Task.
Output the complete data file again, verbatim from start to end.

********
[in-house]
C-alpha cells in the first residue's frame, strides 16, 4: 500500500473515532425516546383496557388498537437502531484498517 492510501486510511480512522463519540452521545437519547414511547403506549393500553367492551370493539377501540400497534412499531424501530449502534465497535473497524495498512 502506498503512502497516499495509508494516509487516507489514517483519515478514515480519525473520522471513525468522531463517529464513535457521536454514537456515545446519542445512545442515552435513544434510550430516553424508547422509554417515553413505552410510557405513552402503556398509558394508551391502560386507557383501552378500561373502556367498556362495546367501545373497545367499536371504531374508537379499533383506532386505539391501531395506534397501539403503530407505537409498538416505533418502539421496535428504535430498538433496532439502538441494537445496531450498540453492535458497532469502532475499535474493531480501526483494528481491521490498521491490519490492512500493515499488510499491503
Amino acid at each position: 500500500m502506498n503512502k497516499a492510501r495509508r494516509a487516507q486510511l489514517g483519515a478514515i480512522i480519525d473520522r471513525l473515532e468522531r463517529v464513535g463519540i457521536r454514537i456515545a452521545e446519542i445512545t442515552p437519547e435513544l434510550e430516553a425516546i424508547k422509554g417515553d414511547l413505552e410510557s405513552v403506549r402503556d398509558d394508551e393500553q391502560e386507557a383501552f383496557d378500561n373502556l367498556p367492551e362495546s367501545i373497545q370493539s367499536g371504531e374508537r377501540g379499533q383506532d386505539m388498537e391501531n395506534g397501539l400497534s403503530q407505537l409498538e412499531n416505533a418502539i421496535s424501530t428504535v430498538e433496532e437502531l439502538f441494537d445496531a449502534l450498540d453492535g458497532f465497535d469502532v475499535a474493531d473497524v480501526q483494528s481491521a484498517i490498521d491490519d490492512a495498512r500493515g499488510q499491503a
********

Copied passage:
[in-house]
C-alpha cells in the first residue's frame, strides 16, 4: 500500500473515532425516546383496557388498537437502531484498517 492510501486510511480512522463519540452521545437519547414511547403506549393500553367492551370493539377501540400497534412499531424501530449502534465497535473497524495498512 502506498503512502497516499495509508494516509487516507489514517483519515478514515480519525473520522471513525468522531463517529464513535457521536454514537456515545446519542445512545442515552435513544434510550430516553424508547422509554417515553413505552410510557405513552402503556398509558394508551391502560386507557383501552378500561373502556367498556362495546367501545373497545367499536371504531374508537379499533383506532386505539391501531395506534397501539403503530407505537409498538416505533418502539421496535428504535430498538433496532439502538441494537445496531450498540453492535458497532469502532475499535474493531480501526483494528481491521490498521491490519490492512500493515499488510499491503
Amino acid at each position: 500500500m502506498n503512502k497516499a492510501r495509508r494516509a487516507q486510511l489514517g483519515a478514515i480512522i480519525d473520522r471513525l473515532e468522531r463517529v464513535g463519540i457521536r454514537i456515545a452521545e446519542i445512545t442515552p437519547e435513544l434510550e430516553a425516546i424508547k422509554g417515553d414511547l413505552e410510557s405513552v403506549r402503556d398509558d394508551e393500553q391502560e386507557a383501552f383496557d378500561n373502556l367498556p367492551e362495546s367501545i373497545q370493539s367499536g371504531e374508537r377501540g379499533q383506532d386505539m388498537e391501531n395506534g397501539l400497534s403503530q407505537l409498538e412499531n416505533a418502539i421496535s424501530t428504535v430498538e433496532e437502531l439502538f441494537d445496531a449502534l450498540d453492535g458497532f465497535d469502532v475499535a474493531d473497524v480501526q483494528s481491521a484498517i490498521d491490519d490492512a495498512r500493515g499488510q499491503a